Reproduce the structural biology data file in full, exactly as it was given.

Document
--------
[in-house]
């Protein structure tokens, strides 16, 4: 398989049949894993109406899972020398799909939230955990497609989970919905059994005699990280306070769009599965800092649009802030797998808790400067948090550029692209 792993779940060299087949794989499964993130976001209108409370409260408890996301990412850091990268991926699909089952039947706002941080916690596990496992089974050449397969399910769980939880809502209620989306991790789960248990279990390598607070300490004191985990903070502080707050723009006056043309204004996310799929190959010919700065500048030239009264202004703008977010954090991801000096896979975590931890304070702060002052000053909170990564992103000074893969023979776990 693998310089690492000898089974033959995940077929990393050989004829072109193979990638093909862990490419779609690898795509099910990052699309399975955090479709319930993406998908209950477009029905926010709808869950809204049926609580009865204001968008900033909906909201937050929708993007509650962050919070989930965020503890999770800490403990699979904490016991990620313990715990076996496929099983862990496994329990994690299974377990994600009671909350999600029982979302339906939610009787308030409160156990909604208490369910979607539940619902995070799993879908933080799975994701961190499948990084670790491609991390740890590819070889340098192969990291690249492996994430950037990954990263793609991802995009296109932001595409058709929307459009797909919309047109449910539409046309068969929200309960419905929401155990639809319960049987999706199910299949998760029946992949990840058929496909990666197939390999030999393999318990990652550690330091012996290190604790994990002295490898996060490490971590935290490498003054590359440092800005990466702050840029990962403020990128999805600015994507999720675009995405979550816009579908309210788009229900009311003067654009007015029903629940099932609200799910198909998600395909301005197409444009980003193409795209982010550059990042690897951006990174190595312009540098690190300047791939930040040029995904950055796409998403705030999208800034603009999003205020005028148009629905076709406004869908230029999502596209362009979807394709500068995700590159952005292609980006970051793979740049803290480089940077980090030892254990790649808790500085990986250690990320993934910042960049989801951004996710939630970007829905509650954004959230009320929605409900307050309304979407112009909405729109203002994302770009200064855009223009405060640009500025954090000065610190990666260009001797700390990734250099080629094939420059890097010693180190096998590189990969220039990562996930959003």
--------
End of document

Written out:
[in-house]
């Protein structure tokens, strides 16, 4: 398989049949894993109406899972020398799909939230955990497609989970919905059994005699990280306070769009599965800092649009802030797998808790400067948090550029692209 792993779940060299087949794989499964993130976001209108409370409260408890996301990412850091990268991926699909089952039947706002941080916690596990496992089974050449397969399910769980939880809502209620989306991790789960248990279990390598607070300490004191985990903070502080707050723009006056043309204004996310799929190959010919700065500048030239009264202004703008977010954090991801000096896979975590931890304070702060002052000053909170990564992103000074893969023979776990 693998310089690492000898089974033959995940077929990393050989004829072109193979990638093909862990490419779609690898795509099910990052699309399975955090479709319930993406998908209950477009029905926010709808869950809204049926609580009865204001968008900033909906909201937050929708993007509650962050919070989930965020503890999770800490403990699979904490016991990620313990715990076996496929099983862990496994329990994690299974377990994600009671909350999600029982979302339906939610009787308030409160156990909604208490369910979607539940619902995070799993879908933080799975994701961190499948990084670790491609991390740890590819070889340098192969990291690249492996994430950037990954990263793609991802995009296109932001595409058709929307459009797909919309047109449910539409046309068969929200309960419905929401155990639809319960049987999706199910299949998760029946992949990840058929496909990666197939390999030999393999318990990652550690330091012996290190604790994990002295490898996060490490971590935290490498003054590359440092800005990466702050840029990962403020990128999805600015994507999720675009995405979550816009579908309210788009229900009311003067654009007015029903629940099932609200799910198909998600395909301005197409444009980003193409795209982010550059990042690897951006990174190595312009540098690190300047791939930040040029995904950055796409998403705030999208800034603009999003205020005028148009629905076709406004869908230029999502596209362009979807394709500068995700590159952005292609980006970051793979740049803290480089940077980090030892254990790649808790500085990986250690990320993934910042960049989801951004996710939630970007829905509650954004959230009320929605409900307050309304979407112009909405729109203002994302770009200064855009223009405060640009500025954090000065610190990666260009001797700390990734250099080629094939420059890097010693180190096998590189990969220039990562996930959003």